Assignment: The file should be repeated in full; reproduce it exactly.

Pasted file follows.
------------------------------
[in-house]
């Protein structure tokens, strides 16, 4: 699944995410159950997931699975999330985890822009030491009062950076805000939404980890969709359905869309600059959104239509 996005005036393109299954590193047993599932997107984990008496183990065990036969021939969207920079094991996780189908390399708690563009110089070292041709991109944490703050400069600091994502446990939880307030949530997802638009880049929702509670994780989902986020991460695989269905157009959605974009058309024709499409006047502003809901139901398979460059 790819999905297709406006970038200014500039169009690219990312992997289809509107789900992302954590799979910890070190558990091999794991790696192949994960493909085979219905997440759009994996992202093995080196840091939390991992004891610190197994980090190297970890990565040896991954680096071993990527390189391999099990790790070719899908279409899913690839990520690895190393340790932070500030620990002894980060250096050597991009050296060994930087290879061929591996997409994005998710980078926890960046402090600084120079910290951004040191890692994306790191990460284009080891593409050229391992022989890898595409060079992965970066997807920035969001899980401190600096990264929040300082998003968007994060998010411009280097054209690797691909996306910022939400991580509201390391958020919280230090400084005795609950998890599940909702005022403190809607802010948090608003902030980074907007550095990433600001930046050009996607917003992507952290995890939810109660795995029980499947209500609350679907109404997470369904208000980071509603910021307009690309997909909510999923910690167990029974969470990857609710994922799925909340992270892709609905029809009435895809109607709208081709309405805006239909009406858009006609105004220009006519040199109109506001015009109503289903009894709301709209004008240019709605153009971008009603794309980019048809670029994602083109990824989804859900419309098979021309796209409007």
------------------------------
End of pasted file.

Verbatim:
[in-house]
């Protein structure tokens, strides 16, 4: 699944995410159950997931699975999330985890822009030491009062950076805000939404980890969709359905869309600059959104239509 996005005036393109299954590193047993599932997107984990008496183990065990036969021939969207920079094991996780189908390399708690563009110089070292041709991109944490703050400069600091994502446990939880307030949530997802638009880049929702509670994780989902986020991460695989269905157009959605974009058309024709499409006047502003809901139901398979460059 790819999905297709406006970038200014500039169009690219990312992997289809509107789900992302954590799979910890070190558990091999794991790696192949994960493909085979219905997440759009994996992202093995080196840091939390991992004891610190197994980090190297970890990565040896991954680096071993990527390189391999099990790790070719899908279409899913690839990520690895190393340790932070500030620990002894980060250096050597991009050296060994930087290879061929591996997409994005998710980078926890960046402090600084120079910290951004040191890692994306790191990460284009080891593409050229391992022989890898595409060079992965970066997807920035969001899980401190600096990264929040300082998003968007994060998010411009280097054209690797691909996306910022939400991580509201390391958020919280230090400084005795609950998890599940909702005022403190809607802010948090608003902030980074907007550095990433600001930046050009996607917003992507952290995890939810109660795995029980499947209500609350679907109404997470369904208000980071509603910021307009690309997909909510999923910690167990029974969470990857609710994922799925909340992270892709609905029809009435895809109607709208081709309405805006239909009406858009006609105004220009006519040199109109506001015009109503289903009894709301709209004008240019709605153009971008009603794309980019048809670029994602083109990824989804859900419309098979021309796209409007």